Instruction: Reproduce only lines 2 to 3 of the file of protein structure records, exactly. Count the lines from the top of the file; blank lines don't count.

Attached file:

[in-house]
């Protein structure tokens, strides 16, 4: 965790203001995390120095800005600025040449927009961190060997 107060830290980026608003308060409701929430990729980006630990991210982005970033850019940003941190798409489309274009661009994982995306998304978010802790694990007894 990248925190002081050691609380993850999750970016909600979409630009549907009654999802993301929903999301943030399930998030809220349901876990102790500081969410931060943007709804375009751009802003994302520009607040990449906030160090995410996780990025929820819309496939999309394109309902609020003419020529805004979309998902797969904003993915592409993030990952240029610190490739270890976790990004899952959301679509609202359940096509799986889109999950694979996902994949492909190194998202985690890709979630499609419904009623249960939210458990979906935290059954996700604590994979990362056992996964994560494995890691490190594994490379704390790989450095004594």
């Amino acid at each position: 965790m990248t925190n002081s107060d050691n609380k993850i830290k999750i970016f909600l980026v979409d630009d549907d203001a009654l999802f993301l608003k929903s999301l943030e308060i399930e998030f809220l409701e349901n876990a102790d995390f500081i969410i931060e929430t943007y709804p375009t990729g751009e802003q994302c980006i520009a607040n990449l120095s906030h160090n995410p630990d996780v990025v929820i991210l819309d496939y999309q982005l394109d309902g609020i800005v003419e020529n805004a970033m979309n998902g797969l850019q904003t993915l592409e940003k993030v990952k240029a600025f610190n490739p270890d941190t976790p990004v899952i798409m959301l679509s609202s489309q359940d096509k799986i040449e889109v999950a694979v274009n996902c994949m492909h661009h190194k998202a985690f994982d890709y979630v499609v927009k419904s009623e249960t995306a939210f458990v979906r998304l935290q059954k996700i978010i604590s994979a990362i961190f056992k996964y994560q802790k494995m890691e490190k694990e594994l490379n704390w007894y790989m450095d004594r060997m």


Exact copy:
């Protein structure tokens, strides 16, 4: 965790203001995390120095800005600025040449927009961190060997 107060830290980026608003308060409701929430990729980006630990991210982005970033850019940003941190798409489309274009661009994982995306998304978010802790694990007894 990248925190002081050691609380993850999750970016909600979409630009549907009654999802993301929903999301943030399930998030809220349901876990102790500081969410931060943007709804375009751009802003994302520009607040990449906030160090995410996780990025929820819309496939999309394109309902609020003419020529805004979309998902797969904003993915592409993030990952240029610190490739270890976790990004899952959301679509609202359940096509799986889109999950694979996902994949492909190194998202985690890709979630499609419904009623249960939210458990979906935290059954996700604590994979990362056992996964994560494995890691490190594994490379704390790989450095004594």
């Amino acid at each position: 965790m990248t925190n002081s107060d050691n609380k993850i830290k999750i970016f909600l980026v979409d630009d549907d203001a009654l999802f993301l608003k929903s999301l943030e308060i399930e998030f809220l409701e349901n876990a102790d995390f500081i969410i931060e929430t943007y709804p375009t990729g751009e802003q994302c980006i520009a607040n990449l120095s906030h160090n995410p630990d996780v990025v929820i991210l819309d496939y999309q982005l394109d309902g609020i800005v003419e020529n805004a970033m979309n998902g797969l850019q904003t993915l592409e940003k993030v990952k240029a600025f610190n490739p270890d941190t976790p990004v899952i798409m959301l679509s609202s489309q359940d096509k799986i040449e889109v999950a694979v274009n996902c994949m492909h661009h190194k998202a985690f994982d890709y979630v499609v927009k419904s009623e249960t995306a939210f458990v979906r998304l935290q059954k996700i978010i604590s994979a990362i961190f056992k996964y994560q802790k494995m890691e490190k694990e594994l490379n704390w007894y790989m450095d004594r060997m």